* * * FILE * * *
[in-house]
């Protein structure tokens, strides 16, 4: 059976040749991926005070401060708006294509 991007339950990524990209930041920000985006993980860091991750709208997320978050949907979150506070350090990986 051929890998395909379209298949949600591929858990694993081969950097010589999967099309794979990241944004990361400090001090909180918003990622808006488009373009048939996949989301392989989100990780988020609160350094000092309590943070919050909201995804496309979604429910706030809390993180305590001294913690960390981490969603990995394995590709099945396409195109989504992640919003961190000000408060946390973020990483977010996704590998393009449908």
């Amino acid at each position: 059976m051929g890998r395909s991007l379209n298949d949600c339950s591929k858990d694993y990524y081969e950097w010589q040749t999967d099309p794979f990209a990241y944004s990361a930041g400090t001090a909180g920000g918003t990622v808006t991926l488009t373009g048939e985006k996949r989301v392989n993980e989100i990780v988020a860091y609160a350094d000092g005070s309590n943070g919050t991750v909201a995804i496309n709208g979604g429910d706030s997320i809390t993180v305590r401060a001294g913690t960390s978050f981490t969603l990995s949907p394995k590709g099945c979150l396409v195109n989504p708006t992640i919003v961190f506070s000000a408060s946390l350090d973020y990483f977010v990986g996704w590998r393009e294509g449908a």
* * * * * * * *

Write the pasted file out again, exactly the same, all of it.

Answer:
[in-house]
């Protein structure tokens, strides 16, 4: 059976040749991926005070401060708006294509 991007339950990524990209930041920000985006993980860091991750709208997320978050949907979150506070350090990986 051929890998395909379209298949949600591929858990694993081969950097010589999967099309794979990241944004990361400090001090909180918003990622808006488009373009048939996949989301392989989100990780988020609160350094000092309590943070919050909201995804496309979604429910706030809390993180305590001294913690960390981490969603990995394995590709099945396409195109989504992640919003961190000000408060946390973020990483977010996704590998393009449908």
């Amino acid at each position: 059976m051929g890998r395909s991007l379209n298949d949600c339950s591929k858990d694993y990524y081969e950097w010589q040749t999967d099309p794979f990209a990241y944004s990361a930041g400090t001090a909180g920000g918003t990622v808006t991926l488009t373009g048939e985006k996949r989301v392989n993980e989100i990780v988020a860091y609160a350094d000092g005070s309590n943070g919050t991750v909201a995804i496309n709208g979604g429910d706030s997320i809390t993180v305590r401060a001294g913690t960390s978050f981490t969603l990995s949907p394995k590709g099945c979150l396409v195109n989504p708006t992640i919003v961190f506070s000000a408060s946390l350090d973020y990483f977010v990986g996704w590998r393009e294509g449908a």